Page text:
Search Images Maps Play YouTube News Gmail Drive More »
Sign in
Screen reader users: click this link for accessible mode. Accessible mode has the same essential features but works better with your reader.

Patents

  1. Advanced Patent Search
Publication numberUS5930016 A
Publication typeGrant
Application numberUS 08/728,871
Publication dateJul 27, 1999
Filing dateOct 10, 1996
Priority dateOct 10, 1996
Fee statusPaid
Publication number08728871, 728871, US 5930016 A, US 5930016A, US-A-5930016, US5930016 A, US5930016A
InventorsStuart Douglas Brorson, Paul Eliot Green, Jr., Karen Liu, Weyl-Kuo Wang
Original AssigneeTellabs Operations, Inc.
Export CitationBiBTeX, EndNote, RefMan
External Links: USPTO, USPTO Assignment, Espacenet
Upgradable modular wavelength division multiplexer
US 5930016 A
Abstract
A method and apparatus for constructing a modular and easily upgradable optical network node using the technique of wavelength-division multiplexing (WDM). According to the present invention, a WDM point-to-point link end node can be modularly upgraded in the number of wavelength channels or upgraded to a ring network node; both without requiring equipment internal rewiring.
Images(15)
Previous page
Next page
Claims(20)
We claim:
1. A modularly upgradable multi-channel optical node, comprising:
a receive/transmit unit including at least a first electrical-to-optical transmitter and at least a first optical-to-electrical receiver;
a MUX/DEMUX unit including at least one optical multiplexer and at least one optical demultiplexer; and
an interconnection unit upgradably coupled to and interposed between (1) said first transmitter and said multiplexer and (2) said first receiver and said demultiplexer; said optical node upgradable in one of a number of channels by coupling a second electrical-to-optical transmitter to said multiplexer and a second optical-to-electrical receiver to said demultiplexer via said interconnection unit.
2. The optical node of claim 1, and further comprising: a switch unit coupled to and interposed between said interconnection unit and said MUX/DEMUX unit, said switch unit including a plurality of optical space switches.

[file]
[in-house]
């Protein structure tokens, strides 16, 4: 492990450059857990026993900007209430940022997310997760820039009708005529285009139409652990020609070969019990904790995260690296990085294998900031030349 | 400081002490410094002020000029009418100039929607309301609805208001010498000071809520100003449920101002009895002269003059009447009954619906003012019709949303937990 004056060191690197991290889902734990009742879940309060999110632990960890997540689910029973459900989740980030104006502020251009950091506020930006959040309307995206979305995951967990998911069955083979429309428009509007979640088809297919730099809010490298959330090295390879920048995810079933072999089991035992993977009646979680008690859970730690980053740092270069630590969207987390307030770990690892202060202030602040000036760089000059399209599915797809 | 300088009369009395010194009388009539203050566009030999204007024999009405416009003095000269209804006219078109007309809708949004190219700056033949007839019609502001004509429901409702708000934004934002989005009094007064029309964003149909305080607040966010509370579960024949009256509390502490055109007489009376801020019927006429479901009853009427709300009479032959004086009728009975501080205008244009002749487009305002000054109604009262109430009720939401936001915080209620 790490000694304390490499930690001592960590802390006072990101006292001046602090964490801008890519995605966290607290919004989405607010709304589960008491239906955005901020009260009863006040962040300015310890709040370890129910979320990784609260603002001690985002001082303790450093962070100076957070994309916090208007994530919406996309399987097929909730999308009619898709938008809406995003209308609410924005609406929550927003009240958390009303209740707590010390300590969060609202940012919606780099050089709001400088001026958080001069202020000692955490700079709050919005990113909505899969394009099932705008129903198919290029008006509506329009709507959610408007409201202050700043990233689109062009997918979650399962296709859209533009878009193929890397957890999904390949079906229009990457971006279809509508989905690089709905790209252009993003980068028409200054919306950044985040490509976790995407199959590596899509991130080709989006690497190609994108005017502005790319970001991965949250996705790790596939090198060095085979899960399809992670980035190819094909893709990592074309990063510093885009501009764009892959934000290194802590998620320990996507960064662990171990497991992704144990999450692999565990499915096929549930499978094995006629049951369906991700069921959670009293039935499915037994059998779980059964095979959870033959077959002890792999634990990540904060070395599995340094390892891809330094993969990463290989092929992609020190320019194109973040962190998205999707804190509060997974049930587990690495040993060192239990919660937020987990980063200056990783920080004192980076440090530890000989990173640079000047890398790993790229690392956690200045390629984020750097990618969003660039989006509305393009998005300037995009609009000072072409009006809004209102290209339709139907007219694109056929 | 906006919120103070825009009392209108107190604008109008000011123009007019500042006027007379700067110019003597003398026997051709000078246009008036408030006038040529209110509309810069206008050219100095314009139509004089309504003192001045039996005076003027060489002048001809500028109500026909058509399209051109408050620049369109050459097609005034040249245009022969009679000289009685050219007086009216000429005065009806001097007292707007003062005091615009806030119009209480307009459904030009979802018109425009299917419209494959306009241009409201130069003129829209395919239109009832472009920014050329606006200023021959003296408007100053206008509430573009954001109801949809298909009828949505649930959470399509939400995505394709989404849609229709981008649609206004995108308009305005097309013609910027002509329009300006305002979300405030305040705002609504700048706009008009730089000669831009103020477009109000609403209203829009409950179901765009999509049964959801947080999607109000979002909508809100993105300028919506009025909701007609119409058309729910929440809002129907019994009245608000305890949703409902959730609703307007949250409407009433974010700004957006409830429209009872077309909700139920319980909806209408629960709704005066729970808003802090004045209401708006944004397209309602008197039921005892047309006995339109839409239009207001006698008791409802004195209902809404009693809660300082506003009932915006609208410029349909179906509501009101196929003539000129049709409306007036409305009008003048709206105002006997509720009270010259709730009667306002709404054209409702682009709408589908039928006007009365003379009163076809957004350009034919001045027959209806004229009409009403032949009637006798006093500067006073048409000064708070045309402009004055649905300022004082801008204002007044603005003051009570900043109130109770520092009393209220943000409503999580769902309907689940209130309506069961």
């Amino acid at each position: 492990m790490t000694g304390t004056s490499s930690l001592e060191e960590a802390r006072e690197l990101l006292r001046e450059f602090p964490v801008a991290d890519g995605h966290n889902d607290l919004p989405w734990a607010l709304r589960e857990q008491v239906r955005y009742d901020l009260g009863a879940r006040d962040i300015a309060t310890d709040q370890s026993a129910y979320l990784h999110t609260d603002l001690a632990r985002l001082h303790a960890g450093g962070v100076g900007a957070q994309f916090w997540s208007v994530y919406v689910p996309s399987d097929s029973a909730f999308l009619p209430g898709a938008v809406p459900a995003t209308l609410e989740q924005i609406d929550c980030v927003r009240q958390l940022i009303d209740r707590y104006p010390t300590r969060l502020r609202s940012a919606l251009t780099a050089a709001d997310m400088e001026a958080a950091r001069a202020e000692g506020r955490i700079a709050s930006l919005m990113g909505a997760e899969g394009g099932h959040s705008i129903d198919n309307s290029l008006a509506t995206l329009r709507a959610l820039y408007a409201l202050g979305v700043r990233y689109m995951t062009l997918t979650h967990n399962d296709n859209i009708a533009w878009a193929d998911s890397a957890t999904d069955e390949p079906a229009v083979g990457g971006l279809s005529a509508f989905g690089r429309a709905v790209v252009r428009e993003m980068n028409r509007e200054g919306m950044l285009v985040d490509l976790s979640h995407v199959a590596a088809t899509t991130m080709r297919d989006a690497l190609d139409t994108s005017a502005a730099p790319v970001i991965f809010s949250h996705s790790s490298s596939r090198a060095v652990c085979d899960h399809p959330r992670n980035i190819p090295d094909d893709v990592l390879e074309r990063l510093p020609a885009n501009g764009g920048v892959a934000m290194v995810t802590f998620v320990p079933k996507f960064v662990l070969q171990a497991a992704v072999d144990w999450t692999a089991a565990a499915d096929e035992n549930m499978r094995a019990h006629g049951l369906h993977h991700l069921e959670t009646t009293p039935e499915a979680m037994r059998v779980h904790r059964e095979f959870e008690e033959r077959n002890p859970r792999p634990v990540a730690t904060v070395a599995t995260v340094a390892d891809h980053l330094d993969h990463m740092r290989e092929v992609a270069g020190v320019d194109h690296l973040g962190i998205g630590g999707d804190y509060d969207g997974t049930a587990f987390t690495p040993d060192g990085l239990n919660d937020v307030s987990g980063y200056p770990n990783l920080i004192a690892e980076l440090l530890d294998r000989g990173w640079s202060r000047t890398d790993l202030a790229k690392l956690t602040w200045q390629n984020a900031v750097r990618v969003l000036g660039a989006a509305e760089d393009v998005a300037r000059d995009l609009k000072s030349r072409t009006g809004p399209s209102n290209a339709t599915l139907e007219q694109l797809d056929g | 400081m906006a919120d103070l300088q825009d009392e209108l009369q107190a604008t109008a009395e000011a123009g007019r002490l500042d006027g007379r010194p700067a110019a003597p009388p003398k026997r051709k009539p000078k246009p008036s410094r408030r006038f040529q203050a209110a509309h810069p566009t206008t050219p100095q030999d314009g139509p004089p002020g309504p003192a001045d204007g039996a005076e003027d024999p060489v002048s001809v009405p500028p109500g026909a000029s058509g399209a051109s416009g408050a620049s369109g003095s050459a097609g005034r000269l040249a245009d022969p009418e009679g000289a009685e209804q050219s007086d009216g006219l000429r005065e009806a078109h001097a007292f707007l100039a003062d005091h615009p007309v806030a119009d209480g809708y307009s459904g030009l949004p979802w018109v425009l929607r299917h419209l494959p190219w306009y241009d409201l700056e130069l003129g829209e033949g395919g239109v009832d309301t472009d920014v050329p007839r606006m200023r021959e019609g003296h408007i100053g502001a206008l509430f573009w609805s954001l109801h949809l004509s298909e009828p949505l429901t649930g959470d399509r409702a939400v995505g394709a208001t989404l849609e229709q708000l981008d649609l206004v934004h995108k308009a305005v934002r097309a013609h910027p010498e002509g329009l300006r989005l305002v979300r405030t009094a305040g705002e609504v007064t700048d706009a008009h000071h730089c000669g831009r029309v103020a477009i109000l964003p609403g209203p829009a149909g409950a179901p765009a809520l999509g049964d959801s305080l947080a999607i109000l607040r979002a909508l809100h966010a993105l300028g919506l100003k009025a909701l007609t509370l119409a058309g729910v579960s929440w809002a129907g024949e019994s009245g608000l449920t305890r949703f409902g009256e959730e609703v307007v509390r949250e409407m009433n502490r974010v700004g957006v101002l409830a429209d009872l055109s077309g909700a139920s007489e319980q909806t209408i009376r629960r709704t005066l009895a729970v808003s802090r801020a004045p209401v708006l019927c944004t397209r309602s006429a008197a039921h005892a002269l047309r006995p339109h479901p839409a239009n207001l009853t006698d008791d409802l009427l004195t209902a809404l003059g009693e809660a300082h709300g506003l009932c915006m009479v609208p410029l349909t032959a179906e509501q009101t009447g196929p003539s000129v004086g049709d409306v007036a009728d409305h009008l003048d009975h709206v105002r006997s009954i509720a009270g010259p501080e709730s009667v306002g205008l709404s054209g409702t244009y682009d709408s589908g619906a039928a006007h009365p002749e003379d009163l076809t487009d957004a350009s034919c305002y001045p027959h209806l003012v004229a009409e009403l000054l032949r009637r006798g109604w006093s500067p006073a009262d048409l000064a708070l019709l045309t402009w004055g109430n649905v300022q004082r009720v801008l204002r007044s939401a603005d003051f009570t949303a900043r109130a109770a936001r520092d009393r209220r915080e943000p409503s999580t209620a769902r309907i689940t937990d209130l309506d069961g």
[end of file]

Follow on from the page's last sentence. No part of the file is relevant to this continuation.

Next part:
3. The optical node of claim 2, wherein said switch unit is interposed wavelength by wavelength without disrupting other wavelengths.
4. The optical node of claim 1, wherein said interconnection unit comprises a first fiber ribbon cable such that a change in direction of transmission of an optical signal between said receive/transmit unit and said MUX/DEMUX unit is effected by replacing said first fiber ribbon cable with a second fiber ribbon cable, said second fiber ribbon cable having fibers interchanged relative to fibers of said first fiber ribbon cable.
5. The optical node of claim 1, wherein said receive/transmit unit includes slots for transmitters and receivers, said slots for transmitters being wavelength specific but usable for more than one wavelength and wherein the direction of transmission of an optical signal between said receive/transmit unit and said MUX/DEMUX unit is changeable.
6. The optical node of claim 1, wherein said interconnection unit enables optical node upgrades from an end node of N bidirectional optical channels over 2 fibers to an end node of 2N bidirectional optical channels over 2 fibers with no modifications in optical routing internal to said receive/transmit unit, said interconnect unit, and said MUX/DEMUX unit.
7. The optical node of claim 1, wherein said multiplexer and said demultiplexer comprise a bidirectional arrayed-waveguide grating.